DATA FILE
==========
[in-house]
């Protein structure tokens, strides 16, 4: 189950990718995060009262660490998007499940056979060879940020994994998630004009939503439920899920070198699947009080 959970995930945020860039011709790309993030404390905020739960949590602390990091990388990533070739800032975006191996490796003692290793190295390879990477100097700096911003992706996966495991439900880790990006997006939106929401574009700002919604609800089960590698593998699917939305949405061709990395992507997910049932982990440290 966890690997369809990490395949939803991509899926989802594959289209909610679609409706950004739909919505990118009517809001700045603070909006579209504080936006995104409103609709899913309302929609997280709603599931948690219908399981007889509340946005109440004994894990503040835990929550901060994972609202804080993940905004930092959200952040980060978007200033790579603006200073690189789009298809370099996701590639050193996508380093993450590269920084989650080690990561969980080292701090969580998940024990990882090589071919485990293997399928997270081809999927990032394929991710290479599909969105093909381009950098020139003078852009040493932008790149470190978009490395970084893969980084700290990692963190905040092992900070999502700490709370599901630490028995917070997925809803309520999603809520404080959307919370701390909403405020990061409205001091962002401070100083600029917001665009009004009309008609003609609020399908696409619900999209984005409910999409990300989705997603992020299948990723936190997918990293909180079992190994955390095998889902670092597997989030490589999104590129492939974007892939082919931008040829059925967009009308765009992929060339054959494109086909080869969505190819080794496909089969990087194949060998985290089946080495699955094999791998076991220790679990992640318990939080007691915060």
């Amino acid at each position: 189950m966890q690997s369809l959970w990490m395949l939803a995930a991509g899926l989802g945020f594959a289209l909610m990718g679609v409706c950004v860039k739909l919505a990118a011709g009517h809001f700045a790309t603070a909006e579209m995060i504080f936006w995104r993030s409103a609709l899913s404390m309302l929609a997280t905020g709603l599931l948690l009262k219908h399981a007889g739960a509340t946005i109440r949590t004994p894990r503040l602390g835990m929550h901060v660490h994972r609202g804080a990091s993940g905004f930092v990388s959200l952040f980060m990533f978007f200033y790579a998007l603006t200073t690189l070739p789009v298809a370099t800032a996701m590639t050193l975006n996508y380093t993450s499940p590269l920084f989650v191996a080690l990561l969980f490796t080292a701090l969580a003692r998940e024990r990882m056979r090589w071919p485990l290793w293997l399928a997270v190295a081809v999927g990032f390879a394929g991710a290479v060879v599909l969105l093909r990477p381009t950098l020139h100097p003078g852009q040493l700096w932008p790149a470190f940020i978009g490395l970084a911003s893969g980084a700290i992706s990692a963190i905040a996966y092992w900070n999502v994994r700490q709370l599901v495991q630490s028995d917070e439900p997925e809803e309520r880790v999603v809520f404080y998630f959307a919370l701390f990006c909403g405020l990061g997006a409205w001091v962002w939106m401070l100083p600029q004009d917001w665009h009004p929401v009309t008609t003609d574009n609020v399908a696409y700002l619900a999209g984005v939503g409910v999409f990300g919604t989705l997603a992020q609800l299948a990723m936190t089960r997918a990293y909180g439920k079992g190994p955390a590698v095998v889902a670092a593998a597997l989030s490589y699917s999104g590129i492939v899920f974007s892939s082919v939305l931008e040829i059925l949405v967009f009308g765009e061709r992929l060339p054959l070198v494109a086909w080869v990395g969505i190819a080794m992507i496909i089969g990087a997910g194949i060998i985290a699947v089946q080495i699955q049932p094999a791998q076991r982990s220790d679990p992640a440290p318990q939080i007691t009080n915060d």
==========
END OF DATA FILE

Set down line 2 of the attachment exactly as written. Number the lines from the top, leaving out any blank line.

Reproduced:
């Protein structure tokens, strides 16, 4: 189950990718995060009262660490998007499940056979060879940020994994998630004009939503439920899920070198699947009080 959970995930945020860039011709790309993030404390905020739960949590602390990091990388990533070739800032975006191996490796003692290793190295390879990477100097700096911003992706996966495991439900880790990006997006939106929401574009700002919604609800089960590698593998699917939305949405061709990395992507997910049932982990440290 966890690997369809990490395949939803991509899926989802594959289209909610679609409706950004739909919505990118009517809001700045603070909006579209504080936006995104409103609709899913309302929609997280709603599931948690219908399981007889509340946005109440004994894990503040835990929550901060994972609202804080993940905004930092959200952040980060978007200033790579603006200073690189789009298809370099996701590639050193996508380093993450590269920084989650080690990561969980080292701090969580998940024990990882090589071919485990293997399928997270081809999927990032394929991710290479599909969105093909381009950098020139003078852009040493932008790149470190978009490395970084893969980084700290990692963190905040092992900070999502700490709370599901630490028995917070997925809803309520999603809520404080959307919370701390909403405020990061409205001091962002401070100083600029917001665009009004009309008609003609609020399908696409619900999209984005409910999409990300989705997603992020299948990723936190997918990293909180079992190994955390095998889902670092597997989030490589999104590129492939974007892939082919931008040829059925967009009308765009992929060339054959494109086909080869969505190819080794496909089969990087194949060998985290089946080495699955094999791998076991220790679990992640318990939080007691915060």